WHEELING - Drillers believe WorkForce West Virginia's evaluation of their employment levels does not show the whole picture, but union leaders said the numbers prove the gas and oil industry is not hiring locally.
WorkForce, a division of the state Department of Commerce operating under Secretary Keith Burdette and Gov. Earl Ray Tomblin, shows there were only 2,244 Mountain State oil and gas workers in 2010. The number actually dropped slightly in 2011 to 2,179.
However, the vice president of the Independent Oil and Gas Association of West Virginia cited a study commissioned by the America's Natural Gas Alliance that shows 16,888 gas workers in the state for 2010. R. Dennis Xander, president of Buckhannon, W.Va.-based Denex Petroleum and vice president of IOGA, said this number is "amazing."
"Between 2008 and 2010, natural gas prices collapsed, falling by something like 60 percent, and still employment is robust," he said. "I think the oil and gas industry should get credit for just maintaining jobs in this economic environment. And yet we are actually growing."
Noting West Virginia's unemployment rate surged to 6.9 percent last month, Xander wonders how high the rate would be without his industry.
"If the Sierra Club ... had their way and were able to shut down drilling, what would West Virginia's unemployment rate be?" he said, emphasizing that this is his personal view, rather than the view of IOGA as a whole.
The report Xander cites lists the 16,888 number for 2010 as the "employment contribution of unconventional gas." The Marcellus and Utica shale formations are considered by the industry to be unconventional because of the horizontal drilling and fracking needed to extract the gas.
This employment contribution statistic is a number that includes jobs created for those working in the drilling fields, but also for those working in support positions. The study refers to this concept as "direct, indirect and induced" jobs. It states that direct gas jobs are for those who "explore, produce, transport and deliver natural gas to consumers or provide critical supplies or on-site services that support unconventional gas activity."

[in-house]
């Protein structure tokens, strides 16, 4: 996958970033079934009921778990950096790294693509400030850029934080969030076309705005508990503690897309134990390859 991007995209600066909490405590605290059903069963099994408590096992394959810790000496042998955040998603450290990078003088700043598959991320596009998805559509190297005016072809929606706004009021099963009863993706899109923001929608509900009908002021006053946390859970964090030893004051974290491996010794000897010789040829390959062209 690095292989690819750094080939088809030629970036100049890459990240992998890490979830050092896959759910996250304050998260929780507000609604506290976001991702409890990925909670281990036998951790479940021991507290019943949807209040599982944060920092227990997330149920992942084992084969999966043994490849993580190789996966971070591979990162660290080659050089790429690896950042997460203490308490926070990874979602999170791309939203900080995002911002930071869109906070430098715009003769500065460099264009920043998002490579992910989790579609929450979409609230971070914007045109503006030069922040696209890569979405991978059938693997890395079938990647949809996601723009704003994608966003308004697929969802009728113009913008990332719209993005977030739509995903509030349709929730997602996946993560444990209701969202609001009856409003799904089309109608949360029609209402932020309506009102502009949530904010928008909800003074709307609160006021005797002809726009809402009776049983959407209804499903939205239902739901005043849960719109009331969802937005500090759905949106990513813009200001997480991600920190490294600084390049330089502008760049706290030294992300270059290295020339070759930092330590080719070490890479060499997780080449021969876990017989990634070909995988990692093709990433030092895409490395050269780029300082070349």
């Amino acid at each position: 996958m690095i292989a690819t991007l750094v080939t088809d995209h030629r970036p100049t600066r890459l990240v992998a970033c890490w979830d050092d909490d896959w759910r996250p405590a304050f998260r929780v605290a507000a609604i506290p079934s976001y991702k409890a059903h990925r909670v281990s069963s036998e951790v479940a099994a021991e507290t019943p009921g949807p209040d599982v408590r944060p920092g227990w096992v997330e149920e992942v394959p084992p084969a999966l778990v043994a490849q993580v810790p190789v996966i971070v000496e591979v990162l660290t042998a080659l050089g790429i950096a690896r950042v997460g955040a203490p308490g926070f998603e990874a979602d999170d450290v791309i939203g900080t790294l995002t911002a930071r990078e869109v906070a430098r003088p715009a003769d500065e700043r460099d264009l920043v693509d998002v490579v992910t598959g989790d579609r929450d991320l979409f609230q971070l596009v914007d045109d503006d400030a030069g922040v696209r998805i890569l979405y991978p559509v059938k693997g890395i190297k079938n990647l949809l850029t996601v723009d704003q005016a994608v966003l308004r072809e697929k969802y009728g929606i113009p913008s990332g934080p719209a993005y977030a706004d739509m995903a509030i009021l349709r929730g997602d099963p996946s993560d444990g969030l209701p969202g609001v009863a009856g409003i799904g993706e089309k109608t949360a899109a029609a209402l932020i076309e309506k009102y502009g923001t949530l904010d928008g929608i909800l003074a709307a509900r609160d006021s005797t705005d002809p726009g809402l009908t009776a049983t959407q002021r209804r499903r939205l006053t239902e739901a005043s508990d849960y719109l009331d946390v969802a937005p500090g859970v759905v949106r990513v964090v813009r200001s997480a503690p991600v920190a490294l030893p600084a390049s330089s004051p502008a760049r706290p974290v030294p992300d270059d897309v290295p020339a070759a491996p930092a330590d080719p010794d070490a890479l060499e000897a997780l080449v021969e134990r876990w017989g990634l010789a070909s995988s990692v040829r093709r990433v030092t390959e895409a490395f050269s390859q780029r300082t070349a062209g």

The indirect jobs are held by those who supply material or services for the industry, which may be someone who works for a sand or chemical provider. The induced jobs are those caused by the gas workers spending their money, which could include those working for restaurants or hotels.
However, the WorkForce statistics show the number of West Virginia residents working directly for gas and oil drillers has not increased over the past two years, despite a continued upswing in drilling and fracking.
"Our data comes from all Unemployment Insurance-covered employers themselves. They are required by federal and state law to submit employment and wage information on a quarterly basis," said WorkForce spokeswoman Courtney Sisk.
The Affiliated Construction Trades Foundation and the West Virginia State Building and Construction Trades Council have long voiced concerns about natural gas companies bringing in workers from southern states. Dave Efaw, secretary-treasurer of the trades council, cited the WorkForce numbers as evidence for his cause.
"West Virginians are watching the natural gas industry grow in their own backyards, as promised, but the sad part is they're not part of the growth or even benefiting from it," he said.
"We see guys in RVs and trucks coming from Texas, Louisiana and other states into our communities to do the jobs local workers can do and getting the paychecks local workers badly need," Efaw continued. "Paychecks earned by local workers stay in West Virginia and help our economy - paychecks earned by Texans get sent home to Texas."
Gas industry jobs paying nearly $30 per hour are on their way to Marshall County soon, as Dominion Resources will look to hire 40-45 full-time, permanent workers for the natural gas processing plant set to open in December. There will be positions for electricians, plant operators and loaders.